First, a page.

What determines success? Examining the human, financial, and social capital of Jamaican microentrepreneurs

  • B. Honig (1998). Journal of Business Venturing, 371-394
  • Abstract: This research examines the performance of 215 informal microenterprises in Jamaica, studying the influence of human capital, social capital, and financial capital of the owners on their business profitability. Understanding the importance of particular relationships that result in successful micro-businesses is important for a number of reasons. First, among many developing countries, the growth of microenterprise provides the most visibly vibrant and growing economic activity. Although considerable effort and resources are being directed toward microenterprise promotion schemes, empirical research on the subject is quite limited. Second, economies in developing countries mirror many of the social and institutional problems existent in urban economically disadvantaged areas of the United States and other developed countries. For these areas, microenterprise may be an essential component of urban renewal and community development. This study helps in identifying important characteristics of social and individual attributes that may be relevant to those attempting to strengthen this subsector. Finally, this study seeks to provide insight into a dimension of microbusiness research for which there are limited data, specifically, the role that social capital plays among practicing entrepreneurs and owners. This research found that different structural environments, even within a singular and small economy, may considerably alter the rates of return to human, social, and financial capital. As a result, the analysis of enterprises includes segmentation according to both the usage, or not, of employees, and the sophistication of the technologies used. Several factors were determined to enhance the profitability of the businesses in all categories. Vocational training, for example, demonstrated consistently strong and positive effects. Mother's high occupational status (a proxy for socioeconomic status) and years of experience in the business were also consistently positive and strongly associated with increasing profits. Although additional starting capital played an important role for both the businesses with and without employees, increasing amounts failed to differentiate the success of those firms that were already operating in the higher technological tier. Obtaining a small business loan acted in a similar manner, enhancing the profitability of all firms, except those segmented into a high technological tier. One interpretation of this finding is that the role of technological choice is extremely important, and appears to dwarf that of varying amounts of starting capital. Social capital, as operationalized by frequent church attendance and marital status of the owner, was found generally to increase the profitability of the business. The data demonstrate that social networks play an important role in the success of these businesses, and that conditions in the highest tier utilize social capital in a somewhat unique manner. 1998 Elsevier Science Inc.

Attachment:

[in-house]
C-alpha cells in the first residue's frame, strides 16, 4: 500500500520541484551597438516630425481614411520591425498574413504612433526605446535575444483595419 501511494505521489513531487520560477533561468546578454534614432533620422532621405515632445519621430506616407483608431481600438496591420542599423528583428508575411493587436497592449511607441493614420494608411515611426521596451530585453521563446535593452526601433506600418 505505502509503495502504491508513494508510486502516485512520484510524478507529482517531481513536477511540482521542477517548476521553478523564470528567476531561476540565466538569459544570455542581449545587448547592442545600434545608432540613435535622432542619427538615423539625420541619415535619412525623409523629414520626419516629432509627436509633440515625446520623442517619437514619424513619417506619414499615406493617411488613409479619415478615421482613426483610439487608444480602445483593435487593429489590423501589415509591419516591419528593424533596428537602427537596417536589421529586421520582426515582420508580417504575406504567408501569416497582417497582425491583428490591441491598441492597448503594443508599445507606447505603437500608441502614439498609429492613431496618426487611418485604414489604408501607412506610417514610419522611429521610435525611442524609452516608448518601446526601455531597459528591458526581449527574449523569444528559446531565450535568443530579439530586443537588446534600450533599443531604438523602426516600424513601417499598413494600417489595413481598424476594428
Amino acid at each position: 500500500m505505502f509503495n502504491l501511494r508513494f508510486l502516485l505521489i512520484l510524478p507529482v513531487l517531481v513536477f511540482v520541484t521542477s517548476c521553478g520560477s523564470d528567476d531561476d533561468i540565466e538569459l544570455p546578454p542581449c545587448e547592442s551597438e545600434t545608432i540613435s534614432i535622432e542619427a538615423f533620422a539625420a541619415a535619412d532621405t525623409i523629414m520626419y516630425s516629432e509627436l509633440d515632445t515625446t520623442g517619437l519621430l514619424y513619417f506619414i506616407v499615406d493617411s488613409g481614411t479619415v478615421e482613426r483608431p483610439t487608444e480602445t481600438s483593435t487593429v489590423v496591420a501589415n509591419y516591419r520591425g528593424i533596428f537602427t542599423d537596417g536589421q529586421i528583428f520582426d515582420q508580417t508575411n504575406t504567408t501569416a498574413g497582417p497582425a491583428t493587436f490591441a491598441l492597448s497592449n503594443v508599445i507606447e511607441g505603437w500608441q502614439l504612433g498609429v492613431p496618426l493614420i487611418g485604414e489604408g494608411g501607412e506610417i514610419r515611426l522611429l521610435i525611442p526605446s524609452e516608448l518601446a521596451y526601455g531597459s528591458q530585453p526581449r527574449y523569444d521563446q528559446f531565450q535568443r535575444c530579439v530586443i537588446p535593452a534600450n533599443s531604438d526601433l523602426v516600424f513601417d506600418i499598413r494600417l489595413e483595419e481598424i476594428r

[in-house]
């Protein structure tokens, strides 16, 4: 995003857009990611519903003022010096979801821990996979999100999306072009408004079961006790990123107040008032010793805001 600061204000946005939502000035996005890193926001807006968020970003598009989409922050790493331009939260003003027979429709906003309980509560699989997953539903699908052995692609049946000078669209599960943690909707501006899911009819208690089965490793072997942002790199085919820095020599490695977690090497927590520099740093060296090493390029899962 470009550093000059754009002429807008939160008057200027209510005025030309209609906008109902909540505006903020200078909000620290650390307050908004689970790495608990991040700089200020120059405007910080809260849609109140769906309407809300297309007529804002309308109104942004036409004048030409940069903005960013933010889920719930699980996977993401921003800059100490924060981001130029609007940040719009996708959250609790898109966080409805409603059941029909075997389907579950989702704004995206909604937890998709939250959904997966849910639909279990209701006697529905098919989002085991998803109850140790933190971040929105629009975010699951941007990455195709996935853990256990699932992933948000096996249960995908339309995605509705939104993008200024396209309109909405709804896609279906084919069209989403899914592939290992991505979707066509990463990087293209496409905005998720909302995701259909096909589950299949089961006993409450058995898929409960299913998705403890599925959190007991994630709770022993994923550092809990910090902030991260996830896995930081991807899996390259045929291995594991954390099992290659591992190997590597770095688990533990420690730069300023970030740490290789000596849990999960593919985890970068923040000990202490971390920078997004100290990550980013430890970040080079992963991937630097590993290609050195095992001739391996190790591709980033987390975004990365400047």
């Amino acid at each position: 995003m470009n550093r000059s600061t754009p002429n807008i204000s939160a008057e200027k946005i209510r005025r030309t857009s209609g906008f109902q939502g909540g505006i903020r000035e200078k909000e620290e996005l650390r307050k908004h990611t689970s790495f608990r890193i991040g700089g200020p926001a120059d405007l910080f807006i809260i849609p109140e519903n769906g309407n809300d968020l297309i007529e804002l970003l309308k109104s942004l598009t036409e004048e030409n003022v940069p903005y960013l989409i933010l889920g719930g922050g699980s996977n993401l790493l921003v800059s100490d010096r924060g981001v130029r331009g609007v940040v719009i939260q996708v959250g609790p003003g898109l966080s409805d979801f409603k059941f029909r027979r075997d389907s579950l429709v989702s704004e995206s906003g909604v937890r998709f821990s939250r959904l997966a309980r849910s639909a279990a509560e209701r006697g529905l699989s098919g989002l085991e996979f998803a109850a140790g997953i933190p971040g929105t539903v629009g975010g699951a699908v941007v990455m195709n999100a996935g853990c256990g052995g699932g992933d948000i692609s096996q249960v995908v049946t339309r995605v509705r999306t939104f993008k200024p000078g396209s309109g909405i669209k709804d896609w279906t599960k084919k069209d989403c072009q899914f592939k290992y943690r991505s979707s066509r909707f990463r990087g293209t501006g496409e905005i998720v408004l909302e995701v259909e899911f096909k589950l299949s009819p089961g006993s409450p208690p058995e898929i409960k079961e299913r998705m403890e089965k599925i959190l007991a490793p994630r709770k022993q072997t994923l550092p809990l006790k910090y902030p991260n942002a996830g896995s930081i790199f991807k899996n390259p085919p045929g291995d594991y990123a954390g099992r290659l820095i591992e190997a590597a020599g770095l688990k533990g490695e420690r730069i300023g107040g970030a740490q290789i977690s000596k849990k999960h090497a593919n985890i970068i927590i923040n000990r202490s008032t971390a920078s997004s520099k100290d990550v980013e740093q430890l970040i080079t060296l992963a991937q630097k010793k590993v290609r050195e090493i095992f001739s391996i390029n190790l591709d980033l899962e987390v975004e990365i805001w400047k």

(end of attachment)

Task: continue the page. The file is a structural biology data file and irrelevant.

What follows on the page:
• Theme: Formal/Informal, Growth and performance, Social Capital
  • Keywords:
  • Reference type: Journal Article
  • Geographic location: Jamaica, Central America, Global South
  • Quality:
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